To me the worst thing that happens is when an author begins a series with much promise, with a story that is captivating with characters that are truly endearing and then… nothing more happens.
It’s a wonderful thing to read a work that sets up an amazing premise, lays out the path for the series to take going forwards and ends on a note that makes one want to see where things go from there.
It’s a very sad thing when the work vanishes soon after it is released and the author vanishes as well leaving only the promise of what could have been… and still hopes to be.
- Title: Mallory of Strange Valley
- Author: Kassandra Coley
- Length: 50 Pages
- ASIN: B00B8TWO9M
- Publishing Date: February 5, 2013
- No Longer Available
It is the story of:
Mallory attends community college, listens to oldies and Motown, and creates collages from mid-century magazines. Oh, and also? She’s a sex demon – a succubus – who preys on the sexual appetites of her male classmates to survive. There are plenty of perks to being a succubus – smoking hot body, lots of explosive sex, the ability to glamour mortals – but what she really wants is to remember when she turned Immortal, who turned her, and most importantly, why.
Mallory stays out of the Immortal political clashes and power struggles that have been playing out for centuries. The conflicts are all about the Immortal pecking order, where Angels grace the top and sex demons are relegated to the lower ranks. Throughout history, the Immortal conflicts have amounted to little more than posturing between the species. But things are taking a dangerous turn. Succubi and incubi are being extinguished, and the danger is growing closer to Strange Valley.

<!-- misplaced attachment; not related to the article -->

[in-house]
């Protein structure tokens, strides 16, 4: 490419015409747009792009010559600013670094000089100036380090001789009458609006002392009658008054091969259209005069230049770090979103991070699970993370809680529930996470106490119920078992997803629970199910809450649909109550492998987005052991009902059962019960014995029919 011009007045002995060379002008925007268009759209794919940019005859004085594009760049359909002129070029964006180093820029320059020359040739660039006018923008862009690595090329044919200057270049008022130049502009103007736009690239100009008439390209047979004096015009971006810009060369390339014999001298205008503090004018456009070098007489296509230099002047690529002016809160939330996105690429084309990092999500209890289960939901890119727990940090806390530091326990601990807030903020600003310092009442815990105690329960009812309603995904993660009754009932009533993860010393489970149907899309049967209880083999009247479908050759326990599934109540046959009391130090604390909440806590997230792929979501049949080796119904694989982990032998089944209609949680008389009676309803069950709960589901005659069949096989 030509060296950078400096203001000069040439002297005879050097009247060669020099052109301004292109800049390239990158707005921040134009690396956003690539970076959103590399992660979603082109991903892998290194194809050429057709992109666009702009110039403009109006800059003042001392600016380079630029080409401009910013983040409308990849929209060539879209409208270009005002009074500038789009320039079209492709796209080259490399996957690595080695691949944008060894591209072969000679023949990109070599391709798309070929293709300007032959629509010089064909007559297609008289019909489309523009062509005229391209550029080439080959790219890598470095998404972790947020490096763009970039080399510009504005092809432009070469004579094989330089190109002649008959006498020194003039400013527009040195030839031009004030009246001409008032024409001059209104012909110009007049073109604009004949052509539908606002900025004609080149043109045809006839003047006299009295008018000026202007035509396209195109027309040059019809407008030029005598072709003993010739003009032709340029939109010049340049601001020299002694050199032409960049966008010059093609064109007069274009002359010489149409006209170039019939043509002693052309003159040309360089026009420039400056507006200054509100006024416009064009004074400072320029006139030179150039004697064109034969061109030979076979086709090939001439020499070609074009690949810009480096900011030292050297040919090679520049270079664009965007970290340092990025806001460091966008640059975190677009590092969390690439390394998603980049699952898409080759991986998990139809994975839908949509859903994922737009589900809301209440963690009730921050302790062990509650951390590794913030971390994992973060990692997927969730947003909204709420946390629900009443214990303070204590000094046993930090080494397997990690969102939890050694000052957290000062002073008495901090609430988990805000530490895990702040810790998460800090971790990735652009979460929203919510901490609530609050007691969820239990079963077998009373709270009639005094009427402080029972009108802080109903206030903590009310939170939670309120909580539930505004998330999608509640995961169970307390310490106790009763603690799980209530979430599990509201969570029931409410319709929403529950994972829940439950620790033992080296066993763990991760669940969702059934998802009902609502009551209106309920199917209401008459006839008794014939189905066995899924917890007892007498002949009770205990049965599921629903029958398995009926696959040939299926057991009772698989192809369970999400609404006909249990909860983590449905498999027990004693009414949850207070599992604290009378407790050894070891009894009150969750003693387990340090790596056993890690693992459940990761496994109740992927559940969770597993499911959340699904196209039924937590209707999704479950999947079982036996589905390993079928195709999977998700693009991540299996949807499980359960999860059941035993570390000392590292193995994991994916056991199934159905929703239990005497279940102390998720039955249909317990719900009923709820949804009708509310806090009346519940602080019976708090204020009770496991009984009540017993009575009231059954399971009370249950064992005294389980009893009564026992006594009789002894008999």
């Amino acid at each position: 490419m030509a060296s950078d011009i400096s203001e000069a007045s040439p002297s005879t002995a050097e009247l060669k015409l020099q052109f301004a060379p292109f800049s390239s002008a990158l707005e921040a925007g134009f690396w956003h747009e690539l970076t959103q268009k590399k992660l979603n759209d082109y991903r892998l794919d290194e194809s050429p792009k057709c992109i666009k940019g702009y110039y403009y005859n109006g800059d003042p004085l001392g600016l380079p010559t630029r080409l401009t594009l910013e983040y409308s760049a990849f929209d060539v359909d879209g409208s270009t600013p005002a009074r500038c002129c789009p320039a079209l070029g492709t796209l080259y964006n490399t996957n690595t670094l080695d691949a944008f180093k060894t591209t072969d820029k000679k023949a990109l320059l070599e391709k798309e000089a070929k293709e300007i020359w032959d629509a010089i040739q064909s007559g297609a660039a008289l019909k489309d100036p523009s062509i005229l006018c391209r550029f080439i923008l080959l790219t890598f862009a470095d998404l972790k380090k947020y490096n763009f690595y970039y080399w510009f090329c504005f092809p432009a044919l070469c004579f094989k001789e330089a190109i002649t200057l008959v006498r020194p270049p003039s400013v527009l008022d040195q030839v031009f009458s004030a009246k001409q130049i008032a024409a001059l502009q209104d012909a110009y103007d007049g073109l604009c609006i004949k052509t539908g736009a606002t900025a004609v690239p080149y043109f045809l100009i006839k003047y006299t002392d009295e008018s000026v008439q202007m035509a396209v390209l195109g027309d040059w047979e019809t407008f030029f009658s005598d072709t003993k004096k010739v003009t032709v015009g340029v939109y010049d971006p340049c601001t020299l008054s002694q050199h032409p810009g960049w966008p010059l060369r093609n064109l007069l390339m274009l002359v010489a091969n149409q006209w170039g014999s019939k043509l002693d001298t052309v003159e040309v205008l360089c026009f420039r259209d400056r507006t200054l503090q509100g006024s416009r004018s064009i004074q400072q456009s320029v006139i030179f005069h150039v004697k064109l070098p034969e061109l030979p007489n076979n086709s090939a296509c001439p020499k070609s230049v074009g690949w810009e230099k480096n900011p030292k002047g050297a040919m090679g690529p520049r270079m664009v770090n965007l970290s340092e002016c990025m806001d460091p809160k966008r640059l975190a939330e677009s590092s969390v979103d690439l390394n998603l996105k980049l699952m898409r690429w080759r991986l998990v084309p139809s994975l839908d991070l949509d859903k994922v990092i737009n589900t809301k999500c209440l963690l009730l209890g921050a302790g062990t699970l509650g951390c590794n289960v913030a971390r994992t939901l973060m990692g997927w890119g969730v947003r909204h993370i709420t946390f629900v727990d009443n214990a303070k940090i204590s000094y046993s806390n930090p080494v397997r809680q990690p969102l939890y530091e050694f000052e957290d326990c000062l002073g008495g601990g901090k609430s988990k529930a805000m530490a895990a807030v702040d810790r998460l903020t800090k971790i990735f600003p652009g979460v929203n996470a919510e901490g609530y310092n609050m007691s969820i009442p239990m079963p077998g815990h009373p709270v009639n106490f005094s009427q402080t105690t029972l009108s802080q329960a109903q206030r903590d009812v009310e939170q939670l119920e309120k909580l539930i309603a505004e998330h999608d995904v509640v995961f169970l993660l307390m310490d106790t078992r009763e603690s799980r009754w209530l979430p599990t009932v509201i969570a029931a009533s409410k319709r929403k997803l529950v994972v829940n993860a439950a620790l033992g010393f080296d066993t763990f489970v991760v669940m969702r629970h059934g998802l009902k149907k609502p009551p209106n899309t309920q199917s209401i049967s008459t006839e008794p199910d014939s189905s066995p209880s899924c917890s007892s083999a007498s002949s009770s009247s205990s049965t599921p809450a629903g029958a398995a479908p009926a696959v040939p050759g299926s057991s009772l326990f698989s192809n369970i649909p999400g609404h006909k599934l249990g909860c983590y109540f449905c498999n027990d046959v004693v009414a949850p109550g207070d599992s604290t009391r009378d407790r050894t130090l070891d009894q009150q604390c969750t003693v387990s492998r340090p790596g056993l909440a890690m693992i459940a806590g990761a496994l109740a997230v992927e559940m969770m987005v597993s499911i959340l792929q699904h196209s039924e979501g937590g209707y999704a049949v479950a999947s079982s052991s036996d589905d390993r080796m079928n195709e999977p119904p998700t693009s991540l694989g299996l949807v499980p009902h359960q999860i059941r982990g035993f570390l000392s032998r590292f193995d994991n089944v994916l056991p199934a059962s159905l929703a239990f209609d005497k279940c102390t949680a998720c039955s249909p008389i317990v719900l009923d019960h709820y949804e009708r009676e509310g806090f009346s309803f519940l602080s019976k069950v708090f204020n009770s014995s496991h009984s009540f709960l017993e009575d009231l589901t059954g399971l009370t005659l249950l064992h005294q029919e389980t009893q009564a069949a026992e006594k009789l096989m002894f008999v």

Meanwhile, Mallory is trying to contend with Asher, an Adonis of an incubus who’s inexplicably moved into her territory and now competes with her for prey. There’s more to Asher than he’s telling, but it’s worse than a few secrets. Much worse. Mallory is deeply, irresistibly drawn to him. But coupling between sex demons is deadly dangerous. She’s convinced they’ve crossed paths before, but she has too many gaps in her memory. Asher may hold the key to Mallory’s past . . . and Mallory’s past may be the key to the lethal wave sweeping the Immortal world.
Mallory is a Succubus with a list of problems the length of her tail. Her best friend is so much more hypersexual that it makes Mallory look like a prude. An incubus has appeared in her world that she can’t get out of her mind, and wants him in other ways that could be bad. Very bad. There’s someone out there killing Succubi and Incubi, and they seem to be getting closer. Worst of all, she’s starting all over again with a new identity in her hunting grounds… and she’s bored of the whole thing.
Mallory is an interesting Succubus. She does have wings and most of the usual Succubus appearance, but doesn’t display them too often. She shapeshifts, but only when she needs to change identities, not for the sake of those she feeds upon. She uses some rather interesting means to get the attention of the men around her, a bit of mind control coupled with a look, a bit of bare skin… and the ability to “play” with them from across the room.